The staging from 3 to 4 is very important because it has been associated with increased risk for gastric cancer-about a 21-fold greater odds. Gastric cancer can also progress rapidly in patients with scores in the 3-4 score range, typically in less than 2 years.
Therefore, it's important to get the histopathologist to identify the OLGA/OLGIM for us. These are very routine histologic assessments based on standard criteria, each of which requires no special stains. But the histologic/pathologic implications, I think, are very important and warrant speaking with your pathologist so they can incorporate them.
Following the Guidelines
The next thing to consider is how to apply the latest GIM guidelines.
In December 2019, the AGA released guidelines around the management of GIM, which accompanied two separate, very intensely researched technical reviews on the topics of natural history/clinical outcomes and epidemiology/risk factors, which I thought were brilliant.
The first AGA guideline recommendation with GIM is, obviously, to treat H pylori and document its eradication.
The authors did not recommend routine use of endoscopic surveillance in patients with GIM. The possible exception is after having an informed discussion with the patient, particularly if they're at high risk, which is classified histologically as incomplete vs complete. Incomplete is more of the colonic type of GIM, whereas complete is more the small-intestinal type, which relates to brush border and goblet cells and is beyond the scope of today's discussion.
Another determinant of high-risk status is whether the GIM is extensive vs limited. Going back to those two biopsy bottles, GIM is extensive if it's evident in both samples taken from the body, whereas it's limited if found in just one of the samples. Extensive [GIM], obviously, would lead to a higher-risk profile.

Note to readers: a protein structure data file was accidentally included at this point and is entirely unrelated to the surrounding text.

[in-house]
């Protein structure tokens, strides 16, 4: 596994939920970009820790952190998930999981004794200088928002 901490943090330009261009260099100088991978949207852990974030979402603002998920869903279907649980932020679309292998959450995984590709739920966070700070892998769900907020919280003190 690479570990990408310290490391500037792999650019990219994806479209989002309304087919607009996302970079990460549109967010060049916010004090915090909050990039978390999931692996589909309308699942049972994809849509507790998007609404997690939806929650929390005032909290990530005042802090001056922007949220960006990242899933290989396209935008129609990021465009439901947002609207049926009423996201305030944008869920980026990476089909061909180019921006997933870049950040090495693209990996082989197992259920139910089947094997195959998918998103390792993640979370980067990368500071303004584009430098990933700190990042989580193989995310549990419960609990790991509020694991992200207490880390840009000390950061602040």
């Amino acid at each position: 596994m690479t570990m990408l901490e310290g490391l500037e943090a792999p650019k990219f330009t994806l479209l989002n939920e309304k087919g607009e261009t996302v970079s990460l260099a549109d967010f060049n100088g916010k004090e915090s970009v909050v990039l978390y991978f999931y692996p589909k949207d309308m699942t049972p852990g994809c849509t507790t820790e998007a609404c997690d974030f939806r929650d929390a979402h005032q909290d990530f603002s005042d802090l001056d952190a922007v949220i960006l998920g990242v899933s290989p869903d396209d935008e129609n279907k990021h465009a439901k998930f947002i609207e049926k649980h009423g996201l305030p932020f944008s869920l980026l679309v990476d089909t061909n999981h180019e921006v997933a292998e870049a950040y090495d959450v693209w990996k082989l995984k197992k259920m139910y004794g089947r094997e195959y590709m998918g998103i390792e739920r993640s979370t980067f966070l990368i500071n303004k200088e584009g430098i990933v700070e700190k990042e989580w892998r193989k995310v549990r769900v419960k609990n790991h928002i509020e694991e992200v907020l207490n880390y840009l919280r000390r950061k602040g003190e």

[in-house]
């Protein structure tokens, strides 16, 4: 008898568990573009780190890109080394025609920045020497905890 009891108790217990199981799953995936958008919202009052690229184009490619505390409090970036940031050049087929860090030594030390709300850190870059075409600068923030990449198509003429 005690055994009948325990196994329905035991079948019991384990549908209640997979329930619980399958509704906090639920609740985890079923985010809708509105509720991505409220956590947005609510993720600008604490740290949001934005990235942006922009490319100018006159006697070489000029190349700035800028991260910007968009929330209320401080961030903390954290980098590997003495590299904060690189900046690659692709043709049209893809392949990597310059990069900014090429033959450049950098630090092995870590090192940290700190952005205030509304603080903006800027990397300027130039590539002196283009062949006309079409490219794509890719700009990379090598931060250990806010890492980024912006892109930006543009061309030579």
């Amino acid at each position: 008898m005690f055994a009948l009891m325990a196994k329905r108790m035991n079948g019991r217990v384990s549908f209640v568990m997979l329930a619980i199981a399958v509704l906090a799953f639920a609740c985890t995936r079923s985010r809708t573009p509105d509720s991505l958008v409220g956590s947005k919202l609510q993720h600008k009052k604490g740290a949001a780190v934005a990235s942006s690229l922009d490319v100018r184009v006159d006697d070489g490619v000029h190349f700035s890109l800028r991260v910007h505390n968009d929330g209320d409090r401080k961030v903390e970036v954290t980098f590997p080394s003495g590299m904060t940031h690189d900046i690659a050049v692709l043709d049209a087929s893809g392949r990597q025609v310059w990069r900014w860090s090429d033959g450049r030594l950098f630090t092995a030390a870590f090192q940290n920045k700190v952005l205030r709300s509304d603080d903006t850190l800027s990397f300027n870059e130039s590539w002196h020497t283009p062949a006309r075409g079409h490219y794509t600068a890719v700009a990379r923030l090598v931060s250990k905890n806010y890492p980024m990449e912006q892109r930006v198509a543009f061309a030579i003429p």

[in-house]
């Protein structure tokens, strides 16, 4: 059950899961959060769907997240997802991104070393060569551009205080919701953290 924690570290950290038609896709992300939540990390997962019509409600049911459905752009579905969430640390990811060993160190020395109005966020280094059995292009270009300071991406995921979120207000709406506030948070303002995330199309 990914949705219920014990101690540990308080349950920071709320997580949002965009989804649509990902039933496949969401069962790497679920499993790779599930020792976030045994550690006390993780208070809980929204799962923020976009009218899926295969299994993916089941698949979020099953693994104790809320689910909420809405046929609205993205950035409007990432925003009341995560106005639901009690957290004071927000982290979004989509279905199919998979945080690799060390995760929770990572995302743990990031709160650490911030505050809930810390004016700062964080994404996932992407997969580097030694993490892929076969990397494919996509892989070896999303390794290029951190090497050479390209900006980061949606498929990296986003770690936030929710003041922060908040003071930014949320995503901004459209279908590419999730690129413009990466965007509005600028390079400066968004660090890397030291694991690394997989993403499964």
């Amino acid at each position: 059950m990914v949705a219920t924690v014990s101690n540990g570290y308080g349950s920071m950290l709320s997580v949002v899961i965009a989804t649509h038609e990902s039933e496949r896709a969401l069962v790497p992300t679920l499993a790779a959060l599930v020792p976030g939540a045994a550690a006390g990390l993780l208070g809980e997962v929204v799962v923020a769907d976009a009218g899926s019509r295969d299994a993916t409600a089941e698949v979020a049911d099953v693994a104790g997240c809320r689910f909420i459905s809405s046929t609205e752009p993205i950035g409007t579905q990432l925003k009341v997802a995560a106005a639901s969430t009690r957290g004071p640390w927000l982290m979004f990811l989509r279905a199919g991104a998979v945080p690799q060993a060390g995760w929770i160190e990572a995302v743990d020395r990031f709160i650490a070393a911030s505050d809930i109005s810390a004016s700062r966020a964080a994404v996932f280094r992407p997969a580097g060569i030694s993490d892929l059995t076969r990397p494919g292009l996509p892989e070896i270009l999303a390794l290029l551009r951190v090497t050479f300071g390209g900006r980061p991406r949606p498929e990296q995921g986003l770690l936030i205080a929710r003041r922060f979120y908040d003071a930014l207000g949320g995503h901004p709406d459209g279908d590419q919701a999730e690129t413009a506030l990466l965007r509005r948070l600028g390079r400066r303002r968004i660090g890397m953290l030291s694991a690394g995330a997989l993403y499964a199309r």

Other factors contributing to high-risk status are family history, certain racial or ethnic minorities, and migration from areas with a high-incidence GIM. Those patients potentially require an individualized discussion and a return visit for more intense evaluation.
The third AGA guideline recommendation is that when you identify GIM, in the absence of visually detected abnormalities, you don't need to bring these patients back early.
This is in line with certain other guidelines. In 2015, the American Society for Gastrointestinal Endoscopy published guidelines recommending that patients with GIM and two sequential evaluations without progression or dysplasia could be disenrolled from surveillance. This is similar to endoscopy recommendations from the AGA as well as from the European Society of Gastrointestinal Endoscopy, which noted you should not necessarily have to bring these people back, except if they had the higher stage of 3 to 4 on the OLGA/OLGIM. Those patients should be individualized and perhaps be brought back more routinely, even at a 1-year interval.
Routine endoscopic surveillance is likely unnecessary in the vast majority of patients.
Immediate Steps for Managing GIM
In terms of how we can do better now, I'd like to draw your attention to an excellent training piece by Shah and colleagues published in Gastroenterology. This offers some key pieces of advice worth highlighting.